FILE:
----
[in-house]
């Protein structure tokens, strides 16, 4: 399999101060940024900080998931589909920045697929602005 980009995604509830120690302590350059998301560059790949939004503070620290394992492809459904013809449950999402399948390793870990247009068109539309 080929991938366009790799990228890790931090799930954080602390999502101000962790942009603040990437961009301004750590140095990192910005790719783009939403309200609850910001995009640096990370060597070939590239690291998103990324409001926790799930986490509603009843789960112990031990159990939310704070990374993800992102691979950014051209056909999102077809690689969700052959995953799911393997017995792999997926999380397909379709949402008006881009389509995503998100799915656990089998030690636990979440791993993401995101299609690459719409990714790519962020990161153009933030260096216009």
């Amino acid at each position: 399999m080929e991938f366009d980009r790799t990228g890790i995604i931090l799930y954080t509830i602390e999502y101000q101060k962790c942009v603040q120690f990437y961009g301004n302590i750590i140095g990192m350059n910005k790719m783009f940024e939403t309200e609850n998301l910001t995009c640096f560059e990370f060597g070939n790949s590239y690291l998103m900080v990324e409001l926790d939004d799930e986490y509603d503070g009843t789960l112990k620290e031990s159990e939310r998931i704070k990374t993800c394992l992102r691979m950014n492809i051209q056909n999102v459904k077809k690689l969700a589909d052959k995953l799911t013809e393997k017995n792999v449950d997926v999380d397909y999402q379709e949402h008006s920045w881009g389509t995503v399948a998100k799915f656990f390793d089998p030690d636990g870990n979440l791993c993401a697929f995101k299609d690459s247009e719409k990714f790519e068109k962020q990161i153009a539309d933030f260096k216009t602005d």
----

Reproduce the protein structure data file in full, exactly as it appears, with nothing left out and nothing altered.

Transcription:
[in-house]
């Protein structure tokens, strides 16, 4: 399999101060940024900080998931589909920045697929602005 980009995604509830120690302590350059998301560059790949939004503070620290394992492809459904013809449950999402399948390793870990247009068109539309 080929991938366009790799990228890790931090799930954080602390999502101000962790942009603040990437961009301004750590140095990192910005790719783009939403309200609850910001995009640096990370060597070939590239690291998103990324409001926790799930986490509603009843789960112990031990159990939310704070990374993800992102691979950014051209056909999102077809690689969700052959995953799911393997017995792999997926999380397909379709949402008006881009389509995503998100799915656990089998030690636990979440791993993401995101299609690459719409990714790519962020990161153009933030260096216009």
């Amino acid at each position: 399999m080929e991938f366009d980009r790799t990228g890790i995604i931090l799930y954080t509830i602390e999502y101000q101060k962790c942009v603040q120690f990437y961009g301004n302590i750590i140095g990192m350059n910005k790719m783009f940024e939403t309200e609850n998301l910001t995009c640096f560059e990370f060597g070939n790949s590239y690291l998103m900080v990324e409001l926790d939004d799930e986490y509603d503070g009843t789960l112990k620290e031990s159990e939310r998931i704070k990374t993800c394992l992102r691979m950014n492809i051209q056909n999102v459904k077809k690689l969700a589909d052959k995953l799911t013809e393997k017995n792999v449950d997926v999380d397909y999402q379709e949402h008006s920045w881009g389509t995503v399948a998100k799915f656990f390793d089998p030690d636990g870990n979440l791993c993401a697929f995101k299609d690459s247009e719409k990714f790519e068109k962020q990161i153009a539309d933030f260096k216009t602005d």